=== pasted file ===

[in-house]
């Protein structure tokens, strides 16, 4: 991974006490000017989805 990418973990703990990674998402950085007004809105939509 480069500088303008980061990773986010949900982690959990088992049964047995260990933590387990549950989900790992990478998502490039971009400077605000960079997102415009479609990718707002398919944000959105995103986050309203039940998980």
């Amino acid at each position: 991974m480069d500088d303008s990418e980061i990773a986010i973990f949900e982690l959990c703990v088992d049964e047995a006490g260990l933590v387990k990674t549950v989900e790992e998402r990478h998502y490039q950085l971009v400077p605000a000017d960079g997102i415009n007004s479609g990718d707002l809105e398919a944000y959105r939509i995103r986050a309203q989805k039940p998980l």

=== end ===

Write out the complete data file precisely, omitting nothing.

[in-house]
């Protein structure tokens, strides 16, 4: 991974006490000017989805 990418973990703990990674998402950085007004809105939509 480069500088303008980061990773986010949900982690959990088992049964047995260990933590387990549950989900790992990478998502490039971009400077605000960079997102415009479609990718707002398919944000959105995103986050309203039940998980």
């Amino acid at each position: 991974m480069d500088d303008s990418e980061i990773a986010i973990f949900e982690l959990c703990v088992d049964e047995a006490g260990l933590v387990k990674t549950v989900e790992e998402r990478h998502y490039q950085l971009v400077p605000a000017d960079g997102i415009n007004s479609g990718d707002l809105e398919a944000y959105r939509i995103r986050a309203q989805k039940p998980l």